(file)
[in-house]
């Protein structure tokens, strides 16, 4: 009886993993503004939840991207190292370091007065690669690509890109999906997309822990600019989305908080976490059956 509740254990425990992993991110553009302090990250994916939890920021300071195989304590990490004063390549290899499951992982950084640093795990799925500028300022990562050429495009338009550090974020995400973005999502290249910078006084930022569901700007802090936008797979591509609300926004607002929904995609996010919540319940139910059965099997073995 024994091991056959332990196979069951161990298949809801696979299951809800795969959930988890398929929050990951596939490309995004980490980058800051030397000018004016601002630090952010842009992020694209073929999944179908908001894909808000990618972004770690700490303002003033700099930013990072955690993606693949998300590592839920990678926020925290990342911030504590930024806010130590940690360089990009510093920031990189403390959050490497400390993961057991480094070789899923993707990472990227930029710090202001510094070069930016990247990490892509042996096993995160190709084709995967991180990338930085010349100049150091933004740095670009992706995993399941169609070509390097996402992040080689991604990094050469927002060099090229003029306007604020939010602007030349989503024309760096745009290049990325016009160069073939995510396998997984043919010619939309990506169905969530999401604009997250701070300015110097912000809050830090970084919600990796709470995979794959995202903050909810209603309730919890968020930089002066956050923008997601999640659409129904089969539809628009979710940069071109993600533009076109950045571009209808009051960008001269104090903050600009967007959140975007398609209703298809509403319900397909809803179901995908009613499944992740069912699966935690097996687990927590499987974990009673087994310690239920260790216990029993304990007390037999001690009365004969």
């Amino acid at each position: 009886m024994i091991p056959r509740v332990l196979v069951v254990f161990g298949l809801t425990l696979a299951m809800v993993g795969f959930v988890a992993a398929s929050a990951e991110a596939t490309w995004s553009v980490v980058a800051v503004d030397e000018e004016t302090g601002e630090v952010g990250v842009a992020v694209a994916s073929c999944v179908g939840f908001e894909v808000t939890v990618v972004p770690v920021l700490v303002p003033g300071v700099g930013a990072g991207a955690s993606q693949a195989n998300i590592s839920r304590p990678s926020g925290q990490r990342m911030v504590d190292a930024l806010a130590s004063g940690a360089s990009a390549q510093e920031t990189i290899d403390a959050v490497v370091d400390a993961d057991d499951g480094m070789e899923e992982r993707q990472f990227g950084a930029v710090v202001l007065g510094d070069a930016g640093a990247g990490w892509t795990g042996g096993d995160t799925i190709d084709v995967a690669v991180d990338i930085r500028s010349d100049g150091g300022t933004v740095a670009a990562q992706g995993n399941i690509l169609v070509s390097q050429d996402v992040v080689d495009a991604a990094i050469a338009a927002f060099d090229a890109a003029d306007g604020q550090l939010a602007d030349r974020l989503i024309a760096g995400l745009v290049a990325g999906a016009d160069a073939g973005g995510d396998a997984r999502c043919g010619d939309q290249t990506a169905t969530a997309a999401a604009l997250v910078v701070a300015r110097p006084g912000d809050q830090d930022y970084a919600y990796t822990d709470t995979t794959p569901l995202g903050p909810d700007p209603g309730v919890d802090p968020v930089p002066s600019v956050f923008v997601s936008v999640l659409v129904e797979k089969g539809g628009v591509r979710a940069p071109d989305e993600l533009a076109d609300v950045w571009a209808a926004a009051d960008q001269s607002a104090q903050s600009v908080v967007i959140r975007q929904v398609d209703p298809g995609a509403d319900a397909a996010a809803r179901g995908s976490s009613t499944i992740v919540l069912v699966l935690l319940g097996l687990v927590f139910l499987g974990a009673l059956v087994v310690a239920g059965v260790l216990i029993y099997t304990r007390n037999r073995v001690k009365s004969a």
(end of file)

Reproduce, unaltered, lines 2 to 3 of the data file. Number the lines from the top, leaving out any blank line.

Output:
């Protein structure tokens, strides 16, 4: 009886993993503004939840991207190292370091007065690669690509890109999906997309822990600019989305908080976490059956 509740254990425990992993991110553009302090990250994916939890920021300071195989304590990490004063390549290899499951992982950084640093795990799925500028300022990562050429495009338009550090974020995400973005999502290249910078006084930022569901700007802090936008797979591509609300926004607002929904995609996010919540319940139910059965099997073995 024994091991056959332990196979069951161990298949809801696979299951809800795969959930988890398929929050990951596939490309995004980490980058800051030397000018004016601002630090952010842009992020694209073929999944179908908001894909808000990618972004770690700490303002003033700099930013990072955690993606693949998300590592839920990678926020925290990342911030504590930024806010130590940690360089990009510093920031990189403390959050490497400390993961057991480094070789899923993707990472990227930029710090202001510094070069930016990247990490892509042996096993995160190709084709995967991180990338930085010349100049150091933004740095670009992706995993399941169609070509390097996402992040080689991604990094050469927002060099090229003029306007604020939010602007030349989503024309760096745009290049990325016009160069073939995510396998997984043919010619939309990506169905969530999401604009997250701070300015110097912000809050830090970084919600990796709470995979794959995202903050909810209603309730919890968020930089002066956050923008997601999640659409129904089969539809628009979710940069071109993600533009076109950045571009209808009051960008001269104090903050600009967007959140975007398609209703298809509403319900397909809803179901995908009613499944992740069912699966935690097996687990927590499987974990009673087994310690239920260790216990029993304990007390037999001690009365004969």
């Amino acid at each position: 009886m024994i091991p056959r509740v332990l196979v069951v254990f161990g298949l809801t425990l696979a299951m809800v993993g795969f959930v988890a992993a398929s929050a990951e991110a596939t490309w995004s553009v980490v980058a800051v503004d030397e000018e004016t302090g601002e630090v952010g990250v842009a992020v694209a994916s073929c999944v179908g939840f908001e894909v808000t939890v990618v972004p770690v920021l700490v303002p003033g300071v700099g930013a990072g991207a955690s993606q693949a195989n998300i590592s839920r304590p990678s926020g925290q990490r990342m911030v504590d190292a930024l806010a130590s004063g940690a360089s990009a390549q510093e920031t990189i290899d403390a959050v490497v370091d400390a993961d057991d499951g480094m070789e899923e992982r993707q990472f990227g950084a930029v710090v202001l007065g510094d070069a930016g640093a990247g990490w892509t795990g042996g096993d995160t799925i190709d084709v995967a690669v991180d990338i930085r500028s010349d100049g150091g300022t933004v740095a670009a990562q992706g995993n399941i690509l169609v070509s390097q050429d996402v992040v080689d495009a991604a990094i050469a338009a927002f060099d090229a890109a003029d306007g604020q550090l939010a602007d030349r974020l989503i024309a760096g995400l745009v290049a990325g999906a016009d160069a073939g973005g995510d396998a997984r999502c043919g010619d939309q290249t990506a169905t969530a997309a999401a604009l997250v910078v701070a300015r110097p006084g912000d809050q830090d930022y970084a919600y990796t822990d709470t995979t794959p569901l995202g903050p909810d700007p209603g309730v919890d802090p968020v930089p002066s600019v956050f923008v997601s936008v999640l659409v129904e797979k089969g539809g628009v591509r979710a940069p071109d989305e993600l533009a076109d609300v950045w571009a209808a926004a009051d960008q001269s607002a104090q903050s600009v908080v967007i959140r975007q929904v398609d209703p298809g995609a509403d319900a397909a996010a809803r179901g995908s976490s009613t499944i992740v919540l069912v699966l935690l319940g097996l687990v927590f139910l499987g974990a009673l059956v087994v310690a239920g059965v260790l216990i029993y099997t304990r007390n037999r073995v001690k009365s004969a």